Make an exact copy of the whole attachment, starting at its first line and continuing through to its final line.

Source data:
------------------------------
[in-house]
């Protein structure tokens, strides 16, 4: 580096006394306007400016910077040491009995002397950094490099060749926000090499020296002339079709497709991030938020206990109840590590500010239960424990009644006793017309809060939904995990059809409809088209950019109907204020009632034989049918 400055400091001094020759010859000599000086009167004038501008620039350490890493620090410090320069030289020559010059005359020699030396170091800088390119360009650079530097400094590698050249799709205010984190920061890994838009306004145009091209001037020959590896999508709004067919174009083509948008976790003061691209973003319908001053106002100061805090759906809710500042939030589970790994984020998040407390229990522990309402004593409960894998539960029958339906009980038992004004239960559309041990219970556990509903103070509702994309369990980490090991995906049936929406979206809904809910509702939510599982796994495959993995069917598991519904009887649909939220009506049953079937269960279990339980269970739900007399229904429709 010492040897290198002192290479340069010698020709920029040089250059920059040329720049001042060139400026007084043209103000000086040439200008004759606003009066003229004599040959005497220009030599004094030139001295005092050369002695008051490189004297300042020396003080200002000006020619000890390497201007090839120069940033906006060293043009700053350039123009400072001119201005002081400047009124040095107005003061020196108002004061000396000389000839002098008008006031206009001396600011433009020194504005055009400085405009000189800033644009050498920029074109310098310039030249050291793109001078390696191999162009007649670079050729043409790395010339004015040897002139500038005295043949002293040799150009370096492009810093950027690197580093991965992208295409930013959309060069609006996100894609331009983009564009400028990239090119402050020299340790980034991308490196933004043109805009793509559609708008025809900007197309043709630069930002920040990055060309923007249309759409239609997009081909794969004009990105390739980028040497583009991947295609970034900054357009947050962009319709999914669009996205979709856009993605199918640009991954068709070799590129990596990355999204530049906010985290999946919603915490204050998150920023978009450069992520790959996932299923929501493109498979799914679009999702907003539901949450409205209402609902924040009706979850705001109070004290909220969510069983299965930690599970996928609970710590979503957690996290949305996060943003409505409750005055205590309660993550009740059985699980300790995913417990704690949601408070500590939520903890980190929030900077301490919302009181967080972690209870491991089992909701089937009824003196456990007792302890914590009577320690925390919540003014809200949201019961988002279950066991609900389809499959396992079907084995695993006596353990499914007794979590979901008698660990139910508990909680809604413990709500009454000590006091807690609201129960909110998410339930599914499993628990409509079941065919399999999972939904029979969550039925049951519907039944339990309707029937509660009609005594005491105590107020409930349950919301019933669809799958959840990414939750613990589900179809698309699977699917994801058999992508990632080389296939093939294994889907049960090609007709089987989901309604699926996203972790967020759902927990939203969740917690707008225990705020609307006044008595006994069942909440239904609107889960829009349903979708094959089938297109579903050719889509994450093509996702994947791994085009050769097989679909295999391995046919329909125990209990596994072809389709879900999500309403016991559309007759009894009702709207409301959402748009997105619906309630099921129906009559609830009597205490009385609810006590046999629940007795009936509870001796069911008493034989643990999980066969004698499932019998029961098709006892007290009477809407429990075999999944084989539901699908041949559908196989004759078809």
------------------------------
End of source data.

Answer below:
[in-house]
């Protein structure tokens, strides 16, 4: 580096006394306007400016910077040491009995002397950094490099060749926000090499020296002339079709497709991030938020206990109840590590500010239960424990009644006793017309809060939904995990059809409809088209950019109907204020009632034989049918 400055400091001094020759010859000599000086009167004038501008620039350490890493620090410090320069030289020559010059005359020699030396170091800088390119360009650079530097400094590698050249799709205010984190920061890994838009306004145009091209001037020959590896999508709004067919174009083509948008976790003061691209973003319908001053106002100061805090759906809710500042939030589970790994984020998040407390229990522990309402004593409960894998539960029958339906009980038992004004239960559309041990219970556990509903103070509702994309369990980490090991995906049936929406979206809904809910509702939510599982796994495959993995069917598991519904009887649909939220009506049953079937269960279990339980269970739900007399229904429709 010492040897290198002192290479340069010698020709920029040089250059920059040329720049001042060139400026007084043209103000000086040439200008004759606003009066003229004599040959005497220009030599004094030139001295005092050369002695008051490189004297300042020396003080200002000006020619000890390497201007090839120069940033906006060293043009700053350039123009400072001119201005002081400047009124040095107005003061020196108002004061000396000389000839002098008008006031206009001396600011433009020194504005055009400085405009000189800033644009050498920029074109310098310039030249050291793109001078390696191999162009007649670079050729043409790395010339004015040897002139500038005295043949002293040799150009370096492009810093950027690197580093991965992208295409930013959309060069609006996100894609331009983009564009400028990239090119402050020299340790980034991308490196933004043109805009793509559609708008025809900007197309043709630069930002920040990055060309923007249309759409239609997009081909794969004009990105390739980028040497583009991947295609970034900054357009947050962009319709999914669009996205979709856009993605199918640009991954068709070799590129990596990355999204530049906010985290999946919603915490204050998150920023978009450069992520790959996932299923929501493109498979799914679009999702907003539901949450409205209402609902924040009706979850705001109070004290909220969510069983299965930690599970996928609970710590979503957690996290949305996060943003409505409750005055205590309660993550009740059985699980300790995913417990704690949601408070500590939520903890980190929030900077301490919302009181967080972690209870491991089992909701089937009824003196456990007792302890914590009577320690925390919540003014809200949201019961988002279950066991609900389809499959396992079907084995695993006596353990499914007794979590979901008698660990139910508990909680809604413990709500009454000590006091807690609201129960909110998410339930599914499993628990409509079941065919399999999972939904029979969550039925049951519907039944339990309707029937509660009609005594005491105590107020409930349950919301019933669809799958959840990414939750613990589900179809698309699977699917994801058999992508990632080389296939093939294994889907049960090609007709089987989901309604699926996203972790967020759902927990939203969740917690707008225990705020609307006044008595006994069942909440239904609107889960829009349903979708094959089938297109579903050719889509994450093509996702994947791994085009050769097989679909295999391995046919329909125990209990596994072809389709879900999500309403016991559309007759009894009702709207409301959402748009997105619906309630099921129906009559609830009597205490009385609810006590046999629940007795009936509870001796069911008493034989643990999980066969004698499932019998029961098709006892007290009477809407429990075999999944084989539901699908041949559908196989004759078809």